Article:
Derrick Rose (20 points) continues to defer to his mopey teammates as the games go along, Tyrus Thomas made one less shot and pulled in two fewer rebounds than Andres Nocioni in 13 fewer minutes, and only a white hot night from Ben Gordon (31 points) allowed Chicago to even stay competitive for a stretch. And Chicago won't start him. And he won't be on the Bulls next year. Wheeeeeee!
LeBron James was just too strong for Chicago, finishing with 41 points, nine rebounds, six assists, five turnovers, and four steals in only 36 minutes. There was a fear that he would step back a bit this season, not unlike the way he sort of tailed off in 2006-07 before the playoffs, but that worry is slowly slipping away.
At one point last night, there were nine games going on at once, and this one kind of got lost in the mix. Mainly because it involved Washington playing Milwaukee.
I did see the Bucks get out to an early lead before letting the Wizards back in it, at home, which is unconscionable. That cannot happen, and I don't care how many new faces you have on your team. The Wizards kept attacking, and the Bucks kept fouling: Washington ended the night with a ridiculous 51 free throw attempts, making 34 of them.
(They missed 17 free throws, and the game went into overtime!)
Milwaukee went small quite a bit, from what I saw. Ramon Sessions had 22 points and eight assists off the bench, and Luke Ridnour had 20 and 11 of his own. Meanwhile, Luc Mbah a Moute continued his terrific play with 17 and six in 34 minutes of action. This is one heady player.
People, the Jazz are beating the Trail Blazers in Utah without Deron Williams. Pas de D-Will. Avec C.J. Miles of the four points and one assist et Ronnie Price with two points and four assists. I am horrible at French.
The Blazers just couldn't stop Utah from getting and finishing strong looks around the basket, the Jazz shot 52.7 percent from the floor, and connected on 24 assists. You may not know it to look at the raw numbers, but Utah had a better points per possession mark (121 per 100) than Phoenix and Detroit did on Wednesday night. Without Deron Williams, again. I am loving Andrei Kirilenko as a facilitator.
Memphis' D kind of took the first three quarters off, but that's going to happen to young teams, and Sacramento is a formidable offensive outfit.
The Kings just had their scoring hats on in the home opener, shooting 53 percent to make up for 17 turnovers and the continued presence of Beno Udrih's left arm. Kevin Martin had 33 points on only 18 shots, while rookie Jason Thompson came through with 11 points and six rebounds in 25 bench minutes.
The Grizzlies didn't back down, which was nice to see. They could have given up early but hung in there. O.J. Mayo also had 28 points to zero assists, which was nice too. Seriously.
Yay, Nellie trusted his bench.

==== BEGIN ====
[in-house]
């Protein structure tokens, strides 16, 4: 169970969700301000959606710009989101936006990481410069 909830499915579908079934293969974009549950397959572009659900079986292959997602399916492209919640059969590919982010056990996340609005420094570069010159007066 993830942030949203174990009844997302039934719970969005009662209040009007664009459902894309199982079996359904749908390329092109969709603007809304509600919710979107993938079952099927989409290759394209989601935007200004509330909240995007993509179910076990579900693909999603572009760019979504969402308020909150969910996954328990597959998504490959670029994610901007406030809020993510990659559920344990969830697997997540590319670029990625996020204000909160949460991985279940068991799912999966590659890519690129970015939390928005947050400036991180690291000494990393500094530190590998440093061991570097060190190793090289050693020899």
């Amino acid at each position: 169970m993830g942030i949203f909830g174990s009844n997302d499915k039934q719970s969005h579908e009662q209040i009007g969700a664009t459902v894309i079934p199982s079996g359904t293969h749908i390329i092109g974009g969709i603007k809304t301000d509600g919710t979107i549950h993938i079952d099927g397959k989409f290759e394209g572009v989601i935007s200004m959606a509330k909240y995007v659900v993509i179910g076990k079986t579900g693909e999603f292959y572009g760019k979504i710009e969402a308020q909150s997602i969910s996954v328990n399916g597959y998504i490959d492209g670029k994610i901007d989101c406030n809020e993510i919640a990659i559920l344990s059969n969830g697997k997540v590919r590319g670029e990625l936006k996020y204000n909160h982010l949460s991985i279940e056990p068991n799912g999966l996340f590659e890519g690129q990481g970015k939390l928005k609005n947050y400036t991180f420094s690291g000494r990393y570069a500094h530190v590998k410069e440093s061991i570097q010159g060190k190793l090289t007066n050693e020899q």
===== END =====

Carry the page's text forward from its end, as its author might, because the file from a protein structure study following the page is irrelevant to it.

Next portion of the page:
He's stubborn, but he's not stupid. Oh, he'll act stupidly stubborn sometimes, but Nellie knows that he's wrong at least, and every so often he'll throw you a bone. Like when his team embarks on an Oakland-to-Jersey-back-to-Oakland trip in one week. The Warriors should have been dead tired, and they probably were, but the reserves brought this one home.
Brandan Wright allowed Golden State to stay in it after the Nuggets jumped out to a significant early lead, notching a career-high in points by halftime and throwing in 18 and 13 boards overall. 32 minutes, three blocks, and just one turnover for the second-year big.
Kelenna Azubuike was brilliant: 22 points, eight rebounds, four assists, zero turnovers, two steals and a block in 44 minutes of play ... off the bench. I missed the beginning of each half, but it appears as if the Warriors took some intentional fouls to stop the clock and get this guy in at the start of the first and third quarters.
Carmelo Anthony failed to get 44, but he did give the Warriors a Woodrow Wilson on 30 shots. Anthony worked the isolation game (oh, I kill me) and never really got on track. Meanwhile, George Karl started Dahntay Jones, and while he outplayed J.R. Smith tonight ... that's not going to happen again. So let's not do it again.
Pretty simple, really.
The Clippers are a veteran team full of hard-workers, and they also boast a few youngsters who also like to bring the effort (Al Thornton and Mike Taylor were terrific in the loss). This is an admirable crew that knows how to win, and wants to win, but doesn't always have the talent to win. The depth just isn't there.
And they hung in there with the Lakers for a while, throwing a sometimes-interested Laker team out of its offensive sets, but it wasn't enough to hang on for the win.
The Lakers did meander through their sets at times, but they also tried to get into the paint, finishing with 30 (!) more free throw attempts than the Clippers, and pulling out the win.